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July 17, 2000


World consumption of soybeans has grown steadily over the past decade. Use during the 1990-91 marketing year was estimated at 104 million tons, or just over 3.8 billion bushels. Use has grown each year since then, except during the short supply year of 1995-96. Consumption during the current year is projected at 160.2 million tons (nearly 5.9 billion bushels). Much of the increase this year is coming in China, lead by a 14 percent increase in soybean meal use. U.S. exports of soybeans are projected at a record 965 million bushels this year, 20 percent larger than last year's exports, due in large to a doubling of Chinese imports of soybeans. Increased soybean and soybean product demand has been generated by population growth, economic growth, and increased livestock production.

For the most part, annual production increases have kept pace with the increased use of soybeans. Production was estimated at 104 million tons in 1990-91 and at 155.9 million tons in 1999-00. The only year-over-year decline in production came in 1995-96 due to a small crop in the U.S. The largest increase in production came in 1997-98. High prices resulted in a 9 percent increase in soybean plantings in the U.S. and a 10 percent increase in acreage in South America. Above trends yields in the U.S. and record yields in South America resulted in a 20 percent increase in world soybean production that year. Acreage has continued to increase since 1997, supported by a relatively high Commodity Credit Corporation (CCC) loan rate in the U.S. and low variable costs of production on a world basis. Acreage in the U.S. is estimated at a record 74.5 million for the current year, 29 percent more than planted in 1990. South American acreage for the most recent harvest was estimated at 56.9 million acres, 50 percent larger than in 1991.

In the monthly update of world estimates of production and use released on July 12, the USDA made the first forecasts for the 2000-01 marketing year for soybeans. Since the southern hemisphere crops have not yet been planted, these projections are subject to change. The USDA reports that the average difference between the July projection and final estimate of foreign soybean production since 1981, for example, has been about 6 percent. The early projection for 2000-01 include a modest increase (1.7 percent) in South American acreage and a 13.7 percent increase in acreage in China. For the world, acreage for the 2000-01 marketing year is expected to be 3.4 percent larger than for the current year. Higher yields are expected in the U.S. and Brazil. World production is projected at 168.5 million metric tons (nearly 6.2 billion bushels), 8 percent larger than this year's crop. The largest increase outside of the U.S. is expected in China, where production is expected to be up 10.6 percent. Even with a trend increase in consumption, a crop near the projected level would result in a significant increase in world stocks of soybeans during the year ahead.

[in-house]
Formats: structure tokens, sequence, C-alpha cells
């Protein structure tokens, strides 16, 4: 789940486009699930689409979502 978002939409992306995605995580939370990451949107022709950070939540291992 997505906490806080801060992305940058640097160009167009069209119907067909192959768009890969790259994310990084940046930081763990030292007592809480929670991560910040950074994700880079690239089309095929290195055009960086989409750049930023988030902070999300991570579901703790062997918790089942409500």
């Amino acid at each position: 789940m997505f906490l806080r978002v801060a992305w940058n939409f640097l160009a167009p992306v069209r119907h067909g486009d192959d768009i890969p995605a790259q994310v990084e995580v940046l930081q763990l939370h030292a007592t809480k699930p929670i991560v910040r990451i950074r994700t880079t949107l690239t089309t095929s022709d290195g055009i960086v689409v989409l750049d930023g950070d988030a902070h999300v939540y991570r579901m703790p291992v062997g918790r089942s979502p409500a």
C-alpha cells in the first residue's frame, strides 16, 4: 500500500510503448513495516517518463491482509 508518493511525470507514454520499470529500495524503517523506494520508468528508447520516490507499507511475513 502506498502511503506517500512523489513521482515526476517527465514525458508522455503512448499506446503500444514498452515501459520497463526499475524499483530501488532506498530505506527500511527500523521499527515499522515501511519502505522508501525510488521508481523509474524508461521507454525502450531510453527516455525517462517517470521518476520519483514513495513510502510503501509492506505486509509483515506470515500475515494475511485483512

The projections of another increase in foreign soybean production added to the negative influence of the likelihood of a record U.S. soybean harvest this fall. The USDA now projects that crop at 2.94 billion bushels, 11 percent larger than the 1999 crop. The first objective yield estimate will be made next month. For now, the USDA is using a projection of 40 bushels per acre, compared to the 36.5 bushel average of last year. Current crop ratings are not as high as the ratings of a year ago, but ratings declined sharply from mid-July until harvest last year. In mid-July 1999, 71 percent of the crop was rated as good or excellent. That rating dropped to 45 percent by harvest. The weather forecast for August would suggest that ratings for this year's crop will remain steady, or improve, from the current 66 percent good to excellent.

Prospects of another large U.S. and world crop pushed November 2000 futures to a contract low of $4.465 on July 14. That is still $.40 above the low for the 1999 contract established in July of last year. Prices a year ago were buried by talk of a 3 billion bushel crop and year ending stocks of 600 million bushels. While talk of a 3 billion bushel crop is circulating again this year, demand is stronger than anticipated last year.

Near term prices will be influenced by progress of the U.S. crop. Even with less than favorable weather in August, prices are not expected to rally by the $1.25 that would be needed to put prices above the CCC loan rate. It appears that marketing strategies this year will once again be centered around the use of the marketing loan program.

Issued by Darrel Good
Extension Economist
University of Illinois


Department of Agricultural and Consumer Economics    College of Agricultural, Consumer and Environmental Sciences
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